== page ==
Wednesday, May 16, 2012

PBP 12: Jokers and Tricksters: 'Coyote' Spirits and Why They're Important

Picture: A Deerhide ornamental drum I hand stretched and painted. The story depicted, ironically, is the one in which coyote brings fire to the people. I translated the story with the help of Plains style paintings/weaving patterns into this circular design. See if you can guess who is who. This is not meant to be a representation of Native works, as I am not Native and this has meaning specific to me only. Thanks.

Note I use Coyote spirit loosely here, to mean an archetypal Spirit that subscribes to certain traits.

Ah, trickster spirits. My favorite subject. This is going to be a mix of academia on some shenanigans close to my heart and personal experience. BUT FIRST:

What do I mean by a trickster spirit?

Trickster spirits are a category of spirit or creature that subscribes to a certain set of rules: namely, their own. Humanity loves trickster spirits because they intentionally break the rules of society, and they do it so well they can't be reprimanded. They turn the world upside down to force you to look at it from their perspective, and they force you to laugh at a serious situation. They liven up a somber mood and remind you to pick it up and keep moving, and when you can't bend the rules, break them.

For some reason, every culture in the world has some sort of trickster. Most people are familiar with Pan, the Greek God who generally fucked shit up and had awesome sex with tons of ladies. (Some of it was questionably consensual but that's a feminist issue for another time.) Pan is a representation of the wild, untamable fecundity of nature and how humanity can't do shit except go along with it. (Dionysius arguably did the same, but with spirits.)

Let's examine some trickster animals, shall we? Click the lines in the text to access the source tales, too!


When the people came up on earth, Coyote was the very last one of the animals to emerge.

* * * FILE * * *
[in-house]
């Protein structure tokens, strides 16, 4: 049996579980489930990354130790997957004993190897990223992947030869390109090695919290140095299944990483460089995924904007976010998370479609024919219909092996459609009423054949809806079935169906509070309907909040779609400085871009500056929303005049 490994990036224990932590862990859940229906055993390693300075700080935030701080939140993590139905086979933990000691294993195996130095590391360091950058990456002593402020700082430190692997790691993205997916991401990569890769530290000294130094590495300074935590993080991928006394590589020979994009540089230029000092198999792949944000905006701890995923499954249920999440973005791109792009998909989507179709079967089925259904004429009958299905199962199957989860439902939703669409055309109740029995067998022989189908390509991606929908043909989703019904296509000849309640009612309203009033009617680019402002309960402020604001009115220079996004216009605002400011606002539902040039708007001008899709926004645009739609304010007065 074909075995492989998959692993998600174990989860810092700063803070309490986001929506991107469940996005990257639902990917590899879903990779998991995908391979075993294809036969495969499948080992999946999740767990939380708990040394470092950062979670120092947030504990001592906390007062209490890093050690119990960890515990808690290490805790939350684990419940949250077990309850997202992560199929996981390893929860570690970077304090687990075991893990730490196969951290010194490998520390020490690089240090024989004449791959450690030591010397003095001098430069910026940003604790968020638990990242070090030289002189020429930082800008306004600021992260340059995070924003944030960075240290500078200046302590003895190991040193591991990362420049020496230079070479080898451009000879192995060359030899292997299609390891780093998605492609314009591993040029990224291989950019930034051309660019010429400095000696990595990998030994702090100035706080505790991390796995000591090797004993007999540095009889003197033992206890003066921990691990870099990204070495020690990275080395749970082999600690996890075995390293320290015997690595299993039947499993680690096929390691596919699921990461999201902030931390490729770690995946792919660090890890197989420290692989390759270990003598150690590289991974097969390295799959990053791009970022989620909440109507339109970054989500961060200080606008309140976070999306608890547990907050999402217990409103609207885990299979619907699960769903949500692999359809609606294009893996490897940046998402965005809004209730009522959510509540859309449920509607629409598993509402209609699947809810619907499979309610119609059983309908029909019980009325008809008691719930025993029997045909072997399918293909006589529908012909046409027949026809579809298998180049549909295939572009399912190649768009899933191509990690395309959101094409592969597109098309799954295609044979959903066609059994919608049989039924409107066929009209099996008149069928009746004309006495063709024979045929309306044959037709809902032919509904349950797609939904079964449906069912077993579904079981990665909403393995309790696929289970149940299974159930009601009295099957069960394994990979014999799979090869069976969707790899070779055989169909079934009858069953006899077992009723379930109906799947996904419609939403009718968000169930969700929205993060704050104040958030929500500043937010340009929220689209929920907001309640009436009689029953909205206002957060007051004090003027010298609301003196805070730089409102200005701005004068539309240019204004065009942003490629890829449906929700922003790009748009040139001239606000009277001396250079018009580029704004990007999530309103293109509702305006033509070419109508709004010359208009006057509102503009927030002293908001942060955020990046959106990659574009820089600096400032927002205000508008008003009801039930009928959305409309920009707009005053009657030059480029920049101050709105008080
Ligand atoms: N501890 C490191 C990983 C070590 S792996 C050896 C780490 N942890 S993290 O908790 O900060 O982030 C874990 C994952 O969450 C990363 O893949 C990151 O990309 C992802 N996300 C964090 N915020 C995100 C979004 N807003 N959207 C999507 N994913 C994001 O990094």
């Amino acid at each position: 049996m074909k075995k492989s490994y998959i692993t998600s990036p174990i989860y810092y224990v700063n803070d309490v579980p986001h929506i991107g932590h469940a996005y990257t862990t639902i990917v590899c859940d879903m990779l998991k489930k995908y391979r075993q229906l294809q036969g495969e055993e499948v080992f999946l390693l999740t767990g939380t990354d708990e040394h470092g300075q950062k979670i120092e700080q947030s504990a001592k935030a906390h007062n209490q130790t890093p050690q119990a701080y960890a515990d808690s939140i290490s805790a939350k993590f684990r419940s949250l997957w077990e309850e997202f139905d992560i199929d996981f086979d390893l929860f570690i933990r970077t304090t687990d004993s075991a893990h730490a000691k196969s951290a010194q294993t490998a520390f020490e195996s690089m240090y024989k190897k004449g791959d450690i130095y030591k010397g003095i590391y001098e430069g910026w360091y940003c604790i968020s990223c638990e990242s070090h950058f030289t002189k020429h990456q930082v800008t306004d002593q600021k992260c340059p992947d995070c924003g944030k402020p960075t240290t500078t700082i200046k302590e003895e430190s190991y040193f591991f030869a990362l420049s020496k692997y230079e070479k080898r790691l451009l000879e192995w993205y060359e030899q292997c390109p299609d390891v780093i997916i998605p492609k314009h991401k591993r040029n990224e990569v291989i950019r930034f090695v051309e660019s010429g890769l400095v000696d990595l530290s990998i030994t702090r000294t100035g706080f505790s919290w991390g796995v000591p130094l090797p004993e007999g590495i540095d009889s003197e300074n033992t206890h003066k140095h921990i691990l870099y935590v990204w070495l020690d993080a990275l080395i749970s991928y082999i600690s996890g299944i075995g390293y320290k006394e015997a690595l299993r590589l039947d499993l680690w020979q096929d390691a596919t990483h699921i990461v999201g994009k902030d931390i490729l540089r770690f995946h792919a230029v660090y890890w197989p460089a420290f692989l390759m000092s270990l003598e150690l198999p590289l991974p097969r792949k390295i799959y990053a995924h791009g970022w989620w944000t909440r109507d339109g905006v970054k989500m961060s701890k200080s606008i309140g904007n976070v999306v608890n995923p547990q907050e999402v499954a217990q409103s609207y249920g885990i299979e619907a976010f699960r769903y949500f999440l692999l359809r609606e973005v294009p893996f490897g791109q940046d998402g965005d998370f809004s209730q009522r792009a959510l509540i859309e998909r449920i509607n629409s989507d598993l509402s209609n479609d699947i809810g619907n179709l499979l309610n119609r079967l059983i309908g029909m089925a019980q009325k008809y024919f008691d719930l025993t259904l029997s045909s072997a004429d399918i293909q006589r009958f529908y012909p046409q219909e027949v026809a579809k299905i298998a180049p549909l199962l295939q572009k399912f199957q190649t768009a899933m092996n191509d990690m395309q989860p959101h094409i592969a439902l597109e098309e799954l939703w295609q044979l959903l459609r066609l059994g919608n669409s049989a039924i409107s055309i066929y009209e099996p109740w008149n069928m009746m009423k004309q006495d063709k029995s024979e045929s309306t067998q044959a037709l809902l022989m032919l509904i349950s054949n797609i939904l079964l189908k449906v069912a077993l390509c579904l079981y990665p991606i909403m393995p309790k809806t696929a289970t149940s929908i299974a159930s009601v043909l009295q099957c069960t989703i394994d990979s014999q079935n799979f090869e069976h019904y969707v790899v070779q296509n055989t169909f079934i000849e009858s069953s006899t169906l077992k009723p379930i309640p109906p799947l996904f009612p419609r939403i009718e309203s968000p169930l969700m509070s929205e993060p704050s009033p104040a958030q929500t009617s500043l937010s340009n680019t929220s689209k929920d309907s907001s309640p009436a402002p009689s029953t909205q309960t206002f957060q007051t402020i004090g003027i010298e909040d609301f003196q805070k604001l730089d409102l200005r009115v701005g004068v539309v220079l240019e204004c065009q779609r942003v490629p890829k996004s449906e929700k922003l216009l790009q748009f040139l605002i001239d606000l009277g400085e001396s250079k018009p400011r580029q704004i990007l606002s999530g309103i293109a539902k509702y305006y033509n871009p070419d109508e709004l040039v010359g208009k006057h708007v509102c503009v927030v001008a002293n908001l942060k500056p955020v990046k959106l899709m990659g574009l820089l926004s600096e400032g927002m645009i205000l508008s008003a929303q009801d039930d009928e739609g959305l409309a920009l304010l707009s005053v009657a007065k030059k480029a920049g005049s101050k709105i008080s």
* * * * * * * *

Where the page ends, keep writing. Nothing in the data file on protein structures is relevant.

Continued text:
When this world was made the trees wouldn't burn. The people were living without fire.
The coyote was running all over. No one knew where he would be the next day. He was running from place to place.
One time he found a place with great rock cliffs all around. In the bottom was a hollow place. A great spruce tree was standing there. The people who lived there were the fireflies. They came up in the cliffs by means of rock steps, so that no one could see their footprints and know the way to enter. The stones were laid one ahead of the other, so that the people, when they came out, could step on these rocks.
Coyote saw some little children playing on the other side of the cliff. He asked them, "Where is the entrance to this place?"
The children paid no attention to him, however.
He thought and thought, "What will these children like?" 


Coyote is the trickster spirit most are familiar with from Native American mythos. Coyote is especially featured in myth sourced from the Plains (Crow and Menominee) and the Pleateau (Nez Perce, Flathead); whereas Crow/Raven as trickster is a staple of Inuit and Northern mythos. Also featured in some myths is Fox as trickster. Coyote is generally a jovial creature of male, female, or androgynous origin who makes a fool of the others involved in the tale. In some Native tales, Coyote is either Creator or Direct Servant to the Creator, instructing the other animals and carrying out its will. Alternatively, he can be portrayed as a thief. At the same time, coyote is often the butt of his own joke, and therein makes him a human, relatable character to us.


"You will be very lonely by yourself," said Raven to Man one day. "I will make you a companion."

He went to a spot some distance from where he had made the animals, and, looking now and then at Man as an artist looks at his model, he made an image very much like Man. He took from the creek some fine water grass and fastened it on the back of the head for hair. After the image had dried in his hands, he waved his wings over it as he had done with all the live things, and it came to life and stood beside Man, a beautiful young woman. 

-Raven Creates Woman


In tales of the Raven sourced from Inuit mythos, it is most often male and actually participates in human society; in the tale of Sedna he (or his equivalent bird) tricks her into becoming his wife. Like Coyote, Raven is sometimes Creator or Creator's servant, or alternatively is responsible for helping humanity in some way. This is a prime example, to me, of how the animals/landscape of the People influence the archetypal conception of Spirits.


A retainer who served the governor of Kai was heading home one sundown from the governor's mansion when he saw a fox, gave chase and shot at it with the kind of noisemaker arrow used for scaring off dogs. He hit it in the back leg.
The fox yelped in pain, rolled over, and dove limping into the brush. As the retainer went to retrieve his arrow the fox reappeared in front of him, and he was about to shoot at it again when it vanished.
A quarter of a mile from home he saw the fox running ahead of him carrying a flaming brand in its mouth. What could it be up to? He spurred his horse on. On reaching the house, the fox changed into a human being and set the house on fire. The retainer was ready to shoot as soon as he got within range, but the human changed right back into a fox and got away. The house burned down.